Interesting question which I don't have an answer for. The local shell observer observes that the electron freely falling by his shell radiates. The observer in freefall and at rest with respect to the free falling electron notes that it does not radiate. Kip Thorne in his 'Black holes and Time Warps' discusses the discovery by William Unruh and Paul Davies that accelerated observers just above (and at rest with respect to) the event horizon see the sea of virtual particles as real particles emmiting radiation of a black body spectrum while freely falling observers note these same particles are only virtual. He goes on to say "This starling discovery revealed that the concept of a particle is relative, not absolute; that is, it depends on ones's reference frame". The far away observer (GR's bookkeeper) would note that the electron radiates all its energy into the gravitational field while never reaching the event horizon because the bookkeeper perceives the distance to the horizon to be infinite. E/m=(1-2M/r)dt/dt so when r->2M E/m->0. It must all have to do with the information each frame receives about the event.

---End of quote--

So Grahams and mine question seems to be an added complication then :)
But let's start with Ron's and Antiphons.

And if we 'ever' reach a conclusion there we can look at the last ones too.
He*, we can do it, I'm positively positive we can. Oh yes, a piece of cake  :)

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« Last Edit: 13/02/2010 07:27:06 by yor_on »
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« Reply #40 on: 13/02/2010 09:23:10 »
Yor_on, I don't think there is a problem regarding the difference in observation of em radiation between the comoving observer and a distant one (in the orbiting electron case). The issue is whether the electron is losing energy and its orbit decaying. This is a distinct measurable difference in how the electron will behave depending on the point of observation and would be a paradox. I am sure there is a fault in my reasoning somewhere, but I need to see, and be convinced, where it is.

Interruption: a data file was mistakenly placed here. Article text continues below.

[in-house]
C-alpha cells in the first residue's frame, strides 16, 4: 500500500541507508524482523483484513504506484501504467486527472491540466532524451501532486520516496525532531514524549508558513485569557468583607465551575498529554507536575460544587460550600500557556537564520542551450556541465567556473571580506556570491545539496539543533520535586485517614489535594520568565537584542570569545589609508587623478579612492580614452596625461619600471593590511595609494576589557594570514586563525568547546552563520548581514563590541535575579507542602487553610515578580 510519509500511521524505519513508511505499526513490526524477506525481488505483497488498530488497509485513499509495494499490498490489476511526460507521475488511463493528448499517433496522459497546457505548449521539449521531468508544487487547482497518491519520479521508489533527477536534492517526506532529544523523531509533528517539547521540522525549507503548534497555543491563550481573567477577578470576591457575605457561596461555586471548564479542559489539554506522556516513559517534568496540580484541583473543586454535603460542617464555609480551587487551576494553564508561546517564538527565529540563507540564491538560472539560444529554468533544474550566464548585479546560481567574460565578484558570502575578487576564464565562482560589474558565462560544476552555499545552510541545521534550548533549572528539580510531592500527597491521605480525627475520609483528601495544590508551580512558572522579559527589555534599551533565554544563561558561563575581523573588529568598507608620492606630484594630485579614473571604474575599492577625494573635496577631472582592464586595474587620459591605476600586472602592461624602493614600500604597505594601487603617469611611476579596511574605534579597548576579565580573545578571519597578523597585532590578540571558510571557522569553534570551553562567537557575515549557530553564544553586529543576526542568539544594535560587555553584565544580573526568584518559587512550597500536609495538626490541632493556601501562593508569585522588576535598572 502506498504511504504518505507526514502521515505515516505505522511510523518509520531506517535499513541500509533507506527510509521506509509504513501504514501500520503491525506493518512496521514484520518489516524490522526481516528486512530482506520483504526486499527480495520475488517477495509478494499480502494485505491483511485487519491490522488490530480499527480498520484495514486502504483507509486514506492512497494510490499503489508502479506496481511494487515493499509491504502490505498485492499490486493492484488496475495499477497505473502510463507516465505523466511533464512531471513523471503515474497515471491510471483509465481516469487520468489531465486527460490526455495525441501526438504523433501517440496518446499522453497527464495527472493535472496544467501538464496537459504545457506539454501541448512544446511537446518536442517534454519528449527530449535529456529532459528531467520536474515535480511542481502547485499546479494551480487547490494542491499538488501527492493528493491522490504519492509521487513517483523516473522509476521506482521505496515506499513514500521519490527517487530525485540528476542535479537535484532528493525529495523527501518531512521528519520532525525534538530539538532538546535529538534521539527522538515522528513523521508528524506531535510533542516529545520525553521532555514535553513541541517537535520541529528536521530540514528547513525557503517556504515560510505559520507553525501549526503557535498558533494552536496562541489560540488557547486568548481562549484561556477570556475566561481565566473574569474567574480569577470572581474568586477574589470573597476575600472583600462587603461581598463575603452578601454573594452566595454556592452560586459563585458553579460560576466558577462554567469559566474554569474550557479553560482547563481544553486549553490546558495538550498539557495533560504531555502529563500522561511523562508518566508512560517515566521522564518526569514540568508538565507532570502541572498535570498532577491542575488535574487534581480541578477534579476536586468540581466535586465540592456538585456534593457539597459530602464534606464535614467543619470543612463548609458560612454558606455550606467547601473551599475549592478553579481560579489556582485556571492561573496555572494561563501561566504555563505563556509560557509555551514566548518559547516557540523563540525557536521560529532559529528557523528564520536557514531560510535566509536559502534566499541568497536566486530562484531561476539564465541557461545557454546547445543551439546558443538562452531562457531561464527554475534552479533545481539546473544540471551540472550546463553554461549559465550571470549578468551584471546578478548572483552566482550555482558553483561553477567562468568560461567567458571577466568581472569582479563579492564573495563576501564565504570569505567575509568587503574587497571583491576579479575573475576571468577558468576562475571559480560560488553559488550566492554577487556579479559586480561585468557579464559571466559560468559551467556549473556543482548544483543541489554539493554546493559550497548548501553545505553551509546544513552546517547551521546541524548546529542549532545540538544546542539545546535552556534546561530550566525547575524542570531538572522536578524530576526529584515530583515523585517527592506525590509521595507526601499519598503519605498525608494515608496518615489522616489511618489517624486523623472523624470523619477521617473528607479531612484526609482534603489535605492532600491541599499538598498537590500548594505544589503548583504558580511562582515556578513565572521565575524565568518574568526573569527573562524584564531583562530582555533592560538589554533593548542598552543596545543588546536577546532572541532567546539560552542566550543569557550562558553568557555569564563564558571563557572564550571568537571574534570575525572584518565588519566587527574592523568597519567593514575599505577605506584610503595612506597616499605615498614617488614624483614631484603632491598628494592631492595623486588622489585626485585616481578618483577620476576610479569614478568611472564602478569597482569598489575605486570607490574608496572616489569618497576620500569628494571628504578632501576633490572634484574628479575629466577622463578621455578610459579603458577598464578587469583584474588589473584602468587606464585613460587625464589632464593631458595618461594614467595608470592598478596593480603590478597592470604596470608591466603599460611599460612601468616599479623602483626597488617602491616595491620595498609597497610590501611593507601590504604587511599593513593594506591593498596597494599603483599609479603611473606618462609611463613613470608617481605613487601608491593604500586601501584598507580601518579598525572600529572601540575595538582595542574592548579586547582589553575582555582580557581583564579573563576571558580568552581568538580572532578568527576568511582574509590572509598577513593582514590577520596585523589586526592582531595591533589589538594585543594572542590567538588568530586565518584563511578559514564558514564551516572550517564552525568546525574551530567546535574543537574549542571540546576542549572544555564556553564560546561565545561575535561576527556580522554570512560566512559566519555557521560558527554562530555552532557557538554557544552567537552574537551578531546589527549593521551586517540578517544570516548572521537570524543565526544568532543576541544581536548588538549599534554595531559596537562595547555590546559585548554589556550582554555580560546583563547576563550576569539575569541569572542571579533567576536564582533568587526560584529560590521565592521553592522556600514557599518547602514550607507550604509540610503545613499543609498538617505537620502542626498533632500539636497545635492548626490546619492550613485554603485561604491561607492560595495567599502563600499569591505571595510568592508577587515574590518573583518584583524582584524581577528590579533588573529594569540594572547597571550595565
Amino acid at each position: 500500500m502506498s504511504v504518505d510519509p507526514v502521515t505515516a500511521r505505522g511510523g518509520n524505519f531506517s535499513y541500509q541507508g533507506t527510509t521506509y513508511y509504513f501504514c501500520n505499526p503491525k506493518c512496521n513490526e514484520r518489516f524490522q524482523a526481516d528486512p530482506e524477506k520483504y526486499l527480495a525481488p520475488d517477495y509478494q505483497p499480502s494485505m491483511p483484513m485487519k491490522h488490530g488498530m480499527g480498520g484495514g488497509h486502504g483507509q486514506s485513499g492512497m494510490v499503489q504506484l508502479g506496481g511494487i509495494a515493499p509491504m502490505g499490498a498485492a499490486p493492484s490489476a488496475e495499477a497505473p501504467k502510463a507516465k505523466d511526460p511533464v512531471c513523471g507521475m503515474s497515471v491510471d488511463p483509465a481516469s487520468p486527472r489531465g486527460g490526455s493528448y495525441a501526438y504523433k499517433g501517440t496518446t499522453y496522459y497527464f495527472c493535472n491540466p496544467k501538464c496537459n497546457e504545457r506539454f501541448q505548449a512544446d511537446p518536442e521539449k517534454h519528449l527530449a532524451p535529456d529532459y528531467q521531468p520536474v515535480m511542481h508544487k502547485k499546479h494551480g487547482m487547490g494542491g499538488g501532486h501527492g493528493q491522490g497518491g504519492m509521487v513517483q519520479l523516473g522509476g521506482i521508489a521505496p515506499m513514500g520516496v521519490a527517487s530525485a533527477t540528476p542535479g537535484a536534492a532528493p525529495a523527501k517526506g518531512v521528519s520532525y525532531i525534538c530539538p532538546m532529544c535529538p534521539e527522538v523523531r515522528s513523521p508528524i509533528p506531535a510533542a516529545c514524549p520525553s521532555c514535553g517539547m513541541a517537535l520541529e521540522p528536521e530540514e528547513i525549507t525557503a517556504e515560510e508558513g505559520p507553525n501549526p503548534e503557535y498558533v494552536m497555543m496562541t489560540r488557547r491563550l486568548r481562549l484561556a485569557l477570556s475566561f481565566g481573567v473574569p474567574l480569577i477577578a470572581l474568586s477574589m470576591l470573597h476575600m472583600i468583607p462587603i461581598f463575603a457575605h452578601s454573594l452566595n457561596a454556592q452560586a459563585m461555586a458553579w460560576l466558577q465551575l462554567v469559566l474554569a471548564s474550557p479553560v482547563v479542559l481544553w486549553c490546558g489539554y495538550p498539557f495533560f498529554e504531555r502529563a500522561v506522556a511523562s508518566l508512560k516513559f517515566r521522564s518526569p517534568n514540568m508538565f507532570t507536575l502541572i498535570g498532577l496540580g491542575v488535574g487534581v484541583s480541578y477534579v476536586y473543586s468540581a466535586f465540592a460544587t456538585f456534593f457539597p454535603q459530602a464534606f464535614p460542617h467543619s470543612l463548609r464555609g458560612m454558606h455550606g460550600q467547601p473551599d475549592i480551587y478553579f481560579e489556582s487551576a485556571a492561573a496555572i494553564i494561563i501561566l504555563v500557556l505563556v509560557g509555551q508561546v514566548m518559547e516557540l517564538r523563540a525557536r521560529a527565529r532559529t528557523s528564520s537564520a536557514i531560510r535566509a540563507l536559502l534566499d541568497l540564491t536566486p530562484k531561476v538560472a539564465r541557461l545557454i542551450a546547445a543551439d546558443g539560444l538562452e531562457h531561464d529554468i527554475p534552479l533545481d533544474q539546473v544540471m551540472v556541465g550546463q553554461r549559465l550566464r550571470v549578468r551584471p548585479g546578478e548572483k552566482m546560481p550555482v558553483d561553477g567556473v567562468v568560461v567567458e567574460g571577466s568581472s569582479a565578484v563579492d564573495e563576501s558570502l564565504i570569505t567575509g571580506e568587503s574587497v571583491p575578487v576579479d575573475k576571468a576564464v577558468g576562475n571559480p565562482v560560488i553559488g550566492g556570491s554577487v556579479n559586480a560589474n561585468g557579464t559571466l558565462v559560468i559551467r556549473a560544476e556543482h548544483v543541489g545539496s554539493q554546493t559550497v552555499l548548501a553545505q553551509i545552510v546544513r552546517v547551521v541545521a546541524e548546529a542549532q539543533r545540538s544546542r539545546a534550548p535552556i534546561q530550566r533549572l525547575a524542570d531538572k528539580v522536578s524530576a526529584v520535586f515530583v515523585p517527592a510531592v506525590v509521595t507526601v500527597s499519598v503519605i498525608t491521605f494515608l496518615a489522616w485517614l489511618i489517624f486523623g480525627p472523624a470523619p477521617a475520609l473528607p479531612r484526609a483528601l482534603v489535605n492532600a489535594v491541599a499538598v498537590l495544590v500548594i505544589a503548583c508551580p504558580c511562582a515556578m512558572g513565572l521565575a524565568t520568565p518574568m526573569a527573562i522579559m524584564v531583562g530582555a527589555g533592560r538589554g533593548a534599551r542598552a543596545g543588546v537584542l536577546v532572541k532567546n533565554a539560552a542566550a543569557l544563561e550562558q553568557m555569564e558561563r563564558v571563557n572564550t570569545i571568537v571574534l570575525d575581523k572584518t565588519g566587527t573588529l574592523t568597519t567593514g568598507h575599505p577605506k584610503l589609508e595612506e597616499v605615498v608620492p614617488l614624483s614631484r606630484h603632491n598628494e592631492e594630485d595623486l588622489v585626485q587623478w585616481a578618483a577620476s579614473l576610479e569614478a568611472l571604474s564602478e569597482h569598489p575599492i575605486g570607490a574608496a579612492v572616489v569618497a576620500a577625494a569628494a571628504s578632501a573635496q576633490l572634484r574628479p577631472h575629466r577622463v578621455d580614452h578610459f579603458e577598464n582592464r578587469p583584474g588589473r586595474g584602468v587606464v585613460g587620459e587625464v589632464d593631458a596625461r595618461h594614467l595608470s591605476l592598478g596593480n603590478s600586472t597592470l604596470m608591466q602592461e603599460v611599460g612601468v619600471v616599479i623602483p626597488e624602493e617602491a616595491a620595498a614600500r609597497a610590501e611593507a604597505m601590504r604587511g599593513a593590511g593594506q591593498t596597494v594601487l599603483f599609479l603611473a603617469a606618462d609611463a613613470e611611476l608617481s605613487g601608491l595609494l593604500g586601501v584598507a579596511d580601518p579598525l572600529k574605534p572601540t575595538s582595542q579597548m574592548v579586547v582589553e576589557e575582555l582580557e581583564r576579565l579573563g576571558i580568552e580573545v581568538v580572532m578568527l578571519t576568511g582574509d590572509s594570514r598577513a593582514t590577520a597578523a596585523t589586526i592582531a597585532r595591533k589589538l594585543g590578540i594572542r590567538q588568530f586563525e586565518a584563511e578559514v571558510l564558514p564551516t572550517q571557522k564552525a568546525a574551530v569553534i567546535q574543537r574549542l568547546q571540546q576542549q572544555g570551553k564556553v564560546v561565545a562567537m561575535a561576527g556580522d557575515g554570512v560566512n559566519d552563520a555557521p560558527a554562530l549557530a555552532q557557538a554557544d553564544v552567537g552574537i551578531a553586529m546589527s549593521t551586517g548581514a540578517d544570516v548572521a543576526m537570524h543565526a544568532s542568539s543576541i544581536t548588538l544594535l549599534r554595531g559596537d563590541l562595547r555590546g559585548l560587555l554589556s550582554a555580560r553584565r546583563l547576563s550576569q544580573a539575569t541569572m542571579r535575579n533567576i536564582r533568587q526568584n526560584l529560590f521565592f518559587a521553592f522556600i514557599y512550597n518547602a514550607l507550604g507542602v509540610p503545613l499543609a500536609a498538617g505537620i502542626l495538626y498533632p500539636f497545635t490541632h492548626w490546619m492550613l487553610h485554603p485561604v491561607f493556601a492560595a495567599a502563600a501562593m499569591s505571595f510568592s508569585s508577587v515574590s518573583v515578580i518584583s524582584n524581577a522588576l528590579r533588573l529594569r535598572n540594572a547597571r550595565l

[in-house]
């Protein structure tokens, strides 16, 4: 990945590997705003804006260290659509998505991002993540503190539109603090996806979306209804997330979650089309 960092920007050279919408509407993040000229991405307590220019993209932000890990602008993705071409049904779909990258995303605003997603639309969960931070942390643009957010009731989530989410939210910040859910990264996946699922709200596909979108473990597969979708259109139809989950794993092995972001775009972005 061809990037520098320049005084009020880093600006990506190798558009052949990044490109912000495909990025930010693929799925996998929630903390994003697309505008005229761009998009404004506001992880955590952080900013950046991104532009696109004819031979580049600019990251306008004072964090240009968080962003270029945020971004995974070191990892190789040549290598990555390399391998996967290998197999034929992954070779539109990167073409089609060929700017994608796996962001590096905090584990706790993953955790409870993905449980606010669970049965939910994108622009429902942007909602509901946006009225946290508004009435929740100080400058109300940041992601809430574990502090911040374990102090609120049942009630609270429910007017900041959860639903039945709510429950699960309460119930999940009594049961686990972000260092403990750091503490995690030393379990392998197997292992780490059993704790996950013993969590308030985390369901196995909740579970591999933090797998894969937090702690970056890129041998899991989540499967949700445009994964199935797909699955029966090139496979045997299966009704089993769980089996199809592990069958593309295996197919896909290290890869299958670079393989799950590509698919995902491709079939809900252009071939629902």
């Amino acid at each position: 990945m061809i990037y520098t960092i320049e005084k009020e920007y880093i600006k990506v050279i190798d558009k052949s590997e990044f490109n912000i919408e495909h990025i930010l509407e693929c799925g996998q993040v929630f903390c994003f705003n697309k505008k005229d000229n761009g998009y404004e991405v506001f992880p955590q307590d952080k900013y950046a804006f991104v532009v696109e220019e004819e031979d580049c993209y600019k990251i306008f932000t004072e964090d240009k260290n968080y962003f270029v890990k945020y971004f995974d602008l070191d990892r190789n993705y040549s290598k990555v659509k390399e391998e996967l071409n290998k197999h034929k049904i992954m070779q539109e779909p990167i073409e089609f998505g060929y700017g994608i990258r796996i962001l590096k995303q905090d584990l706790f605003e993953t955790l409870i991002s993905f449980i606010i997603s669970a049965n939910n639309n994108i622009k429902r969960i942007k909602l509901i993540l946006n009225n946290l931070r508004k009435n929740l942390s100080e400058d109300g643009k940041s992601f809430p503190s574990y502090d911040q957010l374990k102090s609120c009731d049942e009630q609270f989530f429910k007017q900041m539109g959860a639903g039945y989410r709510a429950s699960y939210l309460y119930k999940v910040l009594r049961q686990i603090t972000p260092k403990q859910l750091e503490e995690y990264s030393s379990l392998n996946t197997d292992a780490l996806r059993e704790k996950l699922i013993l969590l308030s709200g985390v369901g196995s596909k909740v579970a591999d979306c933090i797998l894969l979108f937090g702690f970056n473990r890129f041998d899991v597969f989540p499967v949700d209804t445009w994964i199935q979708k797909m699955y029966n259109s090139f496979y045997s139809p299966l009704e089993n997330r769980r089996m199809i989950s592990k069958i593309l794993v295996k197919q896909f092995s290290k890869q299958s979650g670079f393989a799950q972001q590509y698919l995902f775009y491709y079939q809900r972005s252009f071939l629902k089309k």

I will read some of the references you cite later.

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« Reply #41 on: 13/02/2010 15:00:02 »
"Then a part of the radiating energy will be absorbed by the water and
will warm it up. On measuring the temperature of the water the observer will be to register the radiation."

I disagree with the writer's assumption. He is assuming that the electron will radiate in the accelerating laboratory (K) but to the observer in (K) it will not radiate. It will appear to radiate to the stationary observer in (K'). Conversely if the observer (K) can look at (K') then he will see the electron radiate. The equivalence principal is satisfied.
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Offline Ron Hughes

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« Reply #42 on: 13/02/2010 16:17:28 »
Have I missed something Graham? Why is it assumed that the orbiting electron's orbit will decay? Unless some force acts on it the orbit will be stable. As an aside, shortly I will post an explanation of why we see the photon as having both a magnetic and electric component at ninety degrees to each other. I will be busy for the rest of the weekend and will post Monday in the thread "The Photon".
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« Reply #43 on: 13/02/2010 16:51:50 »
Ron, in order for em energy to flow away fron the star and orbiting electron, the energy has to come from somewhere. The energy from an accelerating charge is emitted as Bremsstrahlung radiation and is normally considered to be (literally) from the braking effect on the charge. If there is such radiation the electron orbit must decay I think. And, as far as I undestand, there has to be em radiation from an orbitting electron.

I should have said Larmor radiation rather than Bremsstrahlung.
« Last Edit: 15/02/2010 13:11:28 by graham.d »

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« Reply #44 on: 13/02/2010 18:25:40 »